Obama, Cameron Reaffirm Alliance, Discuss Afghanistan, Syria, Iran

British Prime Minister David Cameron and President Barack Obama reach to shake hands during their joint news conference in the Rose Garden of the White House in Washington, March 14, 2012.
British Prime Minister David Cameron and President Barack Obama reach to shake hands during their joint news conference in the Rose Garden of the White House in Washington, March 14, 2012.

In talks at the White House on Wednesday, U.S. President Barack Obama and British Prime Minister David Cameron reaffirmed plans to shift military operations to a support role in Afghanistan next year, ahead of a planned withdrawal of foreign forces in 2014. The two leaders also discussed Syria, and mounting pressure on Iran over its nuclear program.

After about two hours of talks, including a 30-minute, private session in the Oval Office, both men faced reporters in the White House Rose Garden.

In reference to the killing of 16 Afghan civilians allegedly by a U.S. soldier, Mr. Obama said "tragic events" in Afghanistan in recent days are a reminder of the difficulty of the allied mission there.  But, he said, it is undeniable that "very real progress" is being made.

Watch a related report by VOA's Kent Klein

The two leaders reaffirmed the plan to transition security to Afghan authorities by 2014.  President Obama said the NATO summit he will host in Chicago in May will determine the next phase of the operation.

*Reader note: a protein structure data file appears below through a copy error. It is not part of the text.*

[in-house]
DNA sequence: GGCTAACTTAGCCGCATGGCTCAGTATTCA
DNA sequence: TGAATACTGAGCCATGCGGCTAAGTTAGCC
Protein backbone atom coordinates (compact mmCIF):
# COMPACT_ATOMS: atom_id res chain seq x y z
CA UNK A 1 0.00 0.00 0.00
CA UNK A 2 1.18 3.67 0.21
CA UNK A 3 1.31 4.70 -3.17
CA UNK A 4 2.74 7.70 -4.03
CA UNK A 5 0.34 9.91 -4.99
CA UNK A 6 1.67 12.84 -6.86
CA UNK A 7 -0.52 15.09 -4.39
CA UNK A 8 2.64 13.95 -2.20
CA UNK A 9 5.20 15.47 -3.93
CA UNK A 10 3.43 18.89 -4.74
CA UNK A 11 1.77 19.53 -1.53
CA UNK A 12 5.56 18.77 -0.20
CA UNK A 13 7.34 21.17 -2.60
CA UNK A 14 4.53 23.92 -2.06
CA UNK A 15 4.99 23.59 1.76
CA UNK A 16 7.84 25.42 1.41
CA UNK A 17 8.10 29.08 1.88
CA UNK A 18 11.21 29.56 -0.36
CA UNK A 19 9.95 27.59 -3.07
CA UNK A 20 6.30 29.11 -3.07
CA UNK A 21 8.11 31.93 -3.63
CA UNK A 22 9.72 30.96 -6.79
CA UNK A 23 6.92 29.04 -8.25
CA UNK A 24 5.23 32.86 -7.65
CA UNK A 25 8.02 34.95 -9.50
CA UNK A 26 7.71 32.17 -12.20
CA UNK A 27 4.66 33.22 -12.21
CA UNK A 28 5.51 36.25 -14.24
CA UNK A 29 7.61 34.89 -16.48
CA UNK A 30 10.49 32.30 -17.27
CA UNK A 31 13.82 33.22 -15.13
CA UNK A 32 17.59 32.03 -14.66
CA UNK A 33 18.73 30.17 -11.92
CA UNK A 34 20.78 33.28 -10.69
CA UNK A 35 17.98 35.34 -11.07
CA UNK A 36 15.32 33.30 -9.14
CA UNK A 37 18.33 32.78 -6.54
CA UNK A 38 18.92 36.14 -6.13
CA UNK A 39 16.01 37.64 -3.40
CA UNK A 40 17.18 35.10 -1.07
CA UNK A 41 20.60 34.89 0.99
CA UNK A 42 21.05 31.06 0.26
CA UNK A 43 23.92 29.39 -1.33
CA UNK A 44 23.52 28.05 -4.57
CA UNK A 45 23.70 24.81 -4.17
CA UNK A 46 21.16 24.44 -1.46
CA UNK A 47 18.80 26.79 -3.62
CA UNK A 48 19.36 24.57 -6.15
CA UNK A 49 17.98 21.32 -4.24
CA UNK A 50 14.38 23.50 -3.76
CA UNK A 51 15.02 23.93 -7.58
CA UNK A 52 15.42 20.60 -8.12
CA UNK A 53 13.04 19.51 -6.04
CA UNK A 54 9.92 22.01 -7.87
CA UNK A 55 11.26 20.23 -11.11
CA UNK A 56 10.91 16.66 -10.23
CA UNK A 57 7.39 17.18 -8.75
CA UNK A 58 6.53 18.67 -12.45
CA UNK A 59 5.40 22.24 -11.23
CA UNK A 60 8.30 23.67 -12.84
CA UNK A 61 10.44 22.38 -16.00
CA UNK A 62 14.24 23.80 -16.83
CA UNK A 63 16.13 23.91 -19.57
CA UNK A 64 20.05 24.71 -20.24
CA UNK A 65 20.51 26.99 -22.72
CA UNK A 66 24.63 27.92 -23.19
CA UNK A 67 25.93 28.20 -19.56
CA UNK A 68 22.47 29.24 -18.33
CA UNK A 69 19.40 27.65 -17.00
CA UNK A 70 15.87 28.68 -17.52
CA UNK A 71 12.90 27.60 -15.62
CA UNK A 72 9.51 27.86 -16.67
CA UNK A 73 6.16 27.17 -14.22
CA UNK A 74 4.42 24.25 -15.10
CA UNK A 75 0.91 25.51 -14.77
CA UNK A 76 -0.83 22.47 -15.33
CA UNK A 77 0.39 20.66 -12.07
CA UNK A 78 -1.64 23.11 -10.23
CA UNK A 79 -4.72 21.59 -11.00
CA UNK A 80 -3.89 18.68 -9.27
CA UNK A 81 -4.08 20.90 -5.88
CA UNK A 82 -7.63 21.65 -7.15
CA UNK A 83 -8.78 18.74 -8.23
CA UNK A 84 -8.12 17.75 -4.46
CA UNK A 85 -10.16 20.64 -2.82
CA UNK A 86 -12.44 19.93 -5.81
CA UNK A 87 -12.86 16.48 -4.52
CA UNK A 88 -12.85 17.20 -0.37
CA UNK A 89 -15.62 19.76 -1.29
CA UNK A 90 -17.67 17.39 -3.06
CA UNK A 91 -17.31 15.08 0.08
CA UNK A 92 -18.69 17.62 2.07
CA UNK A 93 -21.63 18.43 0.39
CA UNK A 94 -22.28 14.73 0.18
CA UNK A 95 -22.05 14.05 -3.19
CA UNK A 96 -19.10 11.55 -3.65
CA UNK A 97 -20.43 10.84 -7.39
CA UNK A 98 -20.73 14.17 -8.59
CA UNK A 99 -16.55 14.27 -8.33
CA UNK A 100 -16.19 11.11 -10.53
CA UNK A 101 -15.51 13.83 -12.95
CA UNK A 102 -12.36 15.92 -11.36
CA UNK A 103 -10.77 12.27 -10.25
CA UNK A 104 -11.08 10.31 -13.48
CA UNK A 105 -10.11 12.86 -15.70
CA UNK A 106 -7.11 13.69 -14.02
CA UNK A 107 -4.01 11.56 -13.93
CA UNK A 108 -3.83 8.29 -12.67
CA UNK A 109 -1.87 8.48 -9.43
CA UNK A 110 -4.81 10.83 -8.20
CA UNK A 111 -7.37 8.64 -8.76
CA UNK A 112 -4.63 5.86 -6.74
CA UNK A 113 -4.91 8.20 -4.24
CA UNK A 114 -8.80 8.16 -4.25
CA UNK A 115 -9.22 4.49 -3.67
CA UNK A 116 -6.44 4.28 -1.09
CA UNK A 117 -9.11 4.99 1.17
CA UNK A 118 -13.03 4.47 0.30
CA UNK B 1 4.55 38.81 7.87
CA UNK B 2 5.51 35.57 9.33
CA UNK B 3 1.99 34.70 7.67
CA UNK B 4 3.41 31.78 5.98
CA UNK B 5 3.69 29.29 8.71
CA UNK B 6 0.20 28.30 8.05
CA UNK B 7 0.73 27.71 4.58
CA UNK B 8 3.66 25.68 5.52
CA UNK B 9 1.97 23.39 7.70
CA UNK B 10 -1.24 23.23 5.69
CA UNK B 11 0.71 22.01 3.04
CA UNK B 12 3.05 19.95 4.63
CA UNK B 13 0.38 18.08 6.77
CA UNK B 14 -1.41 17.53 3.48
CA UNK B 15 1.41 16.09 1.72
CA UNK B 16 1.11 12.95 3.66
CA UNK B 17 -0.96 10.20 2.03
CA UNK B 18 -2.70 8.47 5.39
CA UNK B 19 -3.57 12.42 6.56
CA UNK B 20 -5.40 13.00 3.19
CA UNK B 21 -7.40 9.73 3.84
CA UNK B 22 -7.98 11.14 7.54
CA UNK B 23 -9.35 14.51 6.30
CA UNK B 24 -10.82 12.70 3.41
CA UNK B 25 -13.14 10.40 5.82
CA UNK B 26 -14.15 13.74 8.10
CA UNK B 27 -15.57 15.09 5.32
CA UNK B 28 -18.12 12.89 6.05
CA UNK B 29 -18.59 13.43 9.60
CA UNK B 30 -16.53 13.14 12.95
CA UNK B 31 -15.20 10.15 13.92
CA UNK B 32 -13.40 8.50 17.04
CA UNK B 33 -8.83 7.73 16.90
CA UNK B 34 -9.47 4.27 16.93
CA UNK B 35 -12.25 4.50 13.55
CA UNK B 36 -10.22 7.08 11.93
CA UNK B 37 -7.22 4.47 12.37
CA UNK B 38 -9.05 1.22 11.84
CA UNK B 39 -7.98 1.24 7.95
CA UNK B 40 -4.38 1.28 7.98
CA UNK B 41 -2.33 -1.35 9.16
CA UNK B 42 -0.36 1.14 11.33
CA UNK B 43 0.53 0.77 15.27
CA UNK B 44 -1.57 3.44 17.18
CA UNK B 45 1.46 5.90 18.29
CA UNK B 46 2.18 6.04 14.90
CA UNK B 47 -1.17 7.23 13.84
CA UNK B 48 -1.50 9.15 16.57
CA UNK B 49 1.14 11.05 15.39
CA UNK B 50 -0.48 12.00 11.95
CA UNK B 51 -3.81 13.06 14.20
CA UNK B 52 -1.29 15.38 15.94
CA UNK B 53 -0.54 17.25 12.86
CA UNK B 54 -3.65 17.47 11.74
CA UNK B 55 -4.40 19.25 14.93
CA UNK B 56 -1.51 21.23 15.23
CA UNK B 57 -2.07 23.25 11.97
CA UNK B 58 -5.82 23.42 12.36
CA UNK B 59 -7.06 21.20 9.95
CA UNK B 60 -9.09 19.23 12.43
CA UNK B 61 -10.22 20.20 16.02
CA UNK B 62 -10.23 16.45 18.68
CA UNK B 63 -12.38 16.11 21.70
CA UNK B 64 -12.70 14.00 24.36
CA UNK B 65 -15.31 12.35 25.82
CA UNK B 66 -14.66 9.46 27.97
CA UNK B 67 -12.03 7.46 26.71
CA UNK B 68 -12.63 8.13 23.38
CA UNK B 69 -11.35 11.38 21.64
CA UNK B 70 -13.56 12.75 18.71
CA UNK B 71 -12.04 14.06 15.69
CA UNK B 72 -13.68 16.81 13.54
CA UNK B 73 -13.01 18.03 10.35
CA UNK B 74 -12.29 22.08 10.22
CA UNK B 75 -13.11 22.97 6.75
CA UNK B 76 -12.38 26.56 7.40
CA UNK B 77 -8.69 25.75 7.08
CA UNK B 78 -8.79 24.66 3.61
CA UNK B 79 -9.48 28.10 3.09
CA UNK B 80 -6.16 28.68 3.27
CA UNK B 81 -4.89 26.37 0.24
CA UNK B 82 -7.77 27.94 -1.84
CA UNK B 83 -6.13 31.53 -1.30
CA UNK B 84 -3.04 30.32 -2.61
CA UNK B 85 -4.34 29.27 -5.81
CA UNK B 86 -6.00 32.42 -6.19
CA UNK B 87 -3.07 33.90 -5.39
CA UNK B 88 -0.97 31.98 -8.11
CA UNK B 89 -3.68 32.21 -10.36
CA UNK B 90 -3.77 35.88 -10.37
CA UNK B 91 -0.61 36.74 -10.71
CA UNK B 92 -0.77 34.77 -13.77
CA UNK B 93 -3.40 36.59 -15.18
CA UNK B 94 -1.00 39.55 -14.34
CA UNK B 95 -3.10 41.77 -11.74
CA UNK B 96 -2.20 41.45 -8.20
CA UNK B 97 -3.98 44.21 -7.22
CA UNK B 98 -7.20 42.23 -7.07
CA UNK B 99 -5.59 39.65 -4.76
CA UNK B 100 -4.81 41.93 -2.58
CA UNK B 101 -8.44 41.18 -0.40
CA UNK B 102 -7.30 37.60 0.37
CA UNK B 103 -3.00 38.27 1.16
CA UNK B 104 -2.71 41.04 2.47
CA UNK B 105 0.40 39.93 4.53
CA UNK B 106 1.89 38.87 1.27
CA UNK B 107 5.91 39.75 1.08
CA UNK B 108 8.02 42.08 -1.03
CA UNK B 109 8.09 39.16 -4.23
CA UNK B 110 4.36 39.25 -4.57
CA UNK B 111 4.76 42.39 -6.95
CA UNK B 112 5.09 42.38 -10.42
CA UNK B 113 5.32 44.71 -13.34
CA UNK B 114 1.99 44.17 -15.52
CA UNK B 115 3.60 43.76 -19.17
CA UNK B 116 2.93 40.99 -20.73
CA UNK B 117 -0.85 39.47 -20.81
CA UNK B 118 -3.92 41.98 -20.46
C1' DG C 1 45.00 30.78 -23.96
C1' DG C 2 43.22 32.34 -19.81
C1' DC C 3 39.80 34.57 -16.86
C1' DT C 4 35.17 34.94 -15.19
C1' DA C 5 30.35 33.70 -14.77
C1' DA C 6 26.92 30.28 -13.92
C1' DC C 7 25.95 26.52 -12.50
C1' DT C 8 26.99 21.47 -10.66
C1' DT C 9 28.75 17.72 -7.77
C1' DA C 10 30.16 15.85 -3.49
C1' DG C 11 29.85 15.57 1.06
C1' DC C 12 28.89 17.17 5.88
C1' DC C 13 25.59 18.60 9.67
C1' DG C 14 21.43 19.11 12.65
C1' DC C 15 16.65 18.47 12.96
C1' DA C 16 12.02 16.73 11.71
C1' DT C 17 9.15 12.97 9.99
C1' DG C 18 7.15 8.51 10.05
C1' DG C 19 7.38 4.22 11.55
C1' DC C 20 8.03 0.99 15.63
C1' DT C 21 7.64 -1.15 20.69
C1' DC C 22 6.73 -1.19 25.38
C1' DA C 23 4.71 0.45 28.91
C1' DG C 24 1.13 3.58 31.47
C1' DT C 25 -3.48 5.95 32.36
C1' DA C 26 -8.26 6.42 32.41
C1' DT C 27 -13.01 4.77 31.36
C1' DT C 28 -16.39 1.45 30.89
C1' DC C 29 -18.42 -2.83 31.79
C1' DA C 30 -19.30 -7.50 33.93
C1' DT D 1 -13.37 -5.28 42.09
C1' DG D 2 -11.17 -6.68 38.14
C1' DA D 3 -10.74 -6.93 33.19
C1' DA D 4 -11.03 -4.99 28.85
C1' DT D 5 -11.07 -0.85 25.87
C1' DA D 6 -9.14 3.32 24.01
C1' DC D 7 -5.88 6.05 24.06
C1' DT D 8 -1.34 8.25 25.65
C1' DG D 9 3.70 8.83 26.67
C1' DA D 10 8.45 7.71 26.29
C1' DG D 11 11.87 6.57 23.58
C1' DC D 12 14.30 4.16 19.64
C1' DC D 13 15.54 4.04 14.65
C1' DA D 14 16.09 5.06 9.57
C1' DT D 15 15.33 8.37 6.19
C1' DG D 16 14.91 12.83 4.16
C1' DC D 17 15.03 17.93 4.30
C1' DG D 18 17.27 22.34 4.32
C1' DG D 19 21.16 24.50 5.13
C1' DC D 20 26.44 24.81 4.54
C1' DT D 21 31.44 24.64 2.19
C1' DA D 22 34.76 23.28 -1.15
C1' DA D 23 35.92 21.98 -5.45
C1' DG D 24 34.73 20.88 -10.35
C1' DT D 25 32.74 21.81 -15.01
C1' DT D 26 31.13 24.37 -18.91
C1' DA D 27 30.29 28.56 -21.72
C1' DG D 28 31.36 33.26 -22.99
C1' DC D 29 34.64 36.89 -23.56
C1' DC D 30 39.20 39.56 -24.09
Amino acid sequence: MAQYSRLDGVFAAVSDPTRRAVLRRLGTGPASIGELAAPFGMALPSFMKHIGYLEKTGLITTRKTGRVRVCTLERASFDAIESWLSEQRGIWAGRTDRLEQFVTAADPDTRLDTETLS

"We are going to complete this mission and we are going to do it responsibly," said President Obama. "And NATO will maintain an enduring commitment, so that Afghanistan never again becomes a haven for al-Qaida to attack our countries."

Mr. Obama and Mr. Cameron reiterated support for a negotiated Afghan political settlement.  Mr. Cameron said the aim is not to build a "perfect Afghanistan," but to foster a country that is able to stand on its own.

"We can help ensure that Afghanistan is capable of delivering its own security without the need for large numbers of foreign troops," said  Prime Minister Cameron.

Mr. Obama said public opinion surveys point to increasing American opposition to military operations in Afghanistan and that people are "weary" of war.  But, the president said he thinks "the vast majority" of Americans and Britons "understand why we went there."

Both leaders called the situation in Syria complicated.  They endorsed ongoing political and diplomatic efforts to end the turmoil there, including pressing Russia and China to agree to a United Nations Security Council resolution condemning the violence, along with efforts to get humanitarian aid to those in need.

Prime Minister Cameron said, "The fastest way to end the killing, which is what we all want to see, is for [Syrian President Bashar al-] Assad to go," he said. "So the way we should try to help bring that about is through diplomatic pressures, sanctions pressure, political pressure, the pressure that [former U.N. Secretary-General] Kofi Annan can bring to bear - that is where our focus is."

Mr. Obama said China and Russia need to "stand up on behalf of people who are being shelled mercilessly" by President Bashar al-Assad's forces and join the international coalition working for a solution.

President Obama and Prime Minister Cameron reiterated their determination to prevent Iran from obtaining nuclear weapons.  Mr. Obama said Iran should seize the opportunity of upcoming talks with the P5+1 group of nations to reach a diplomatic solution.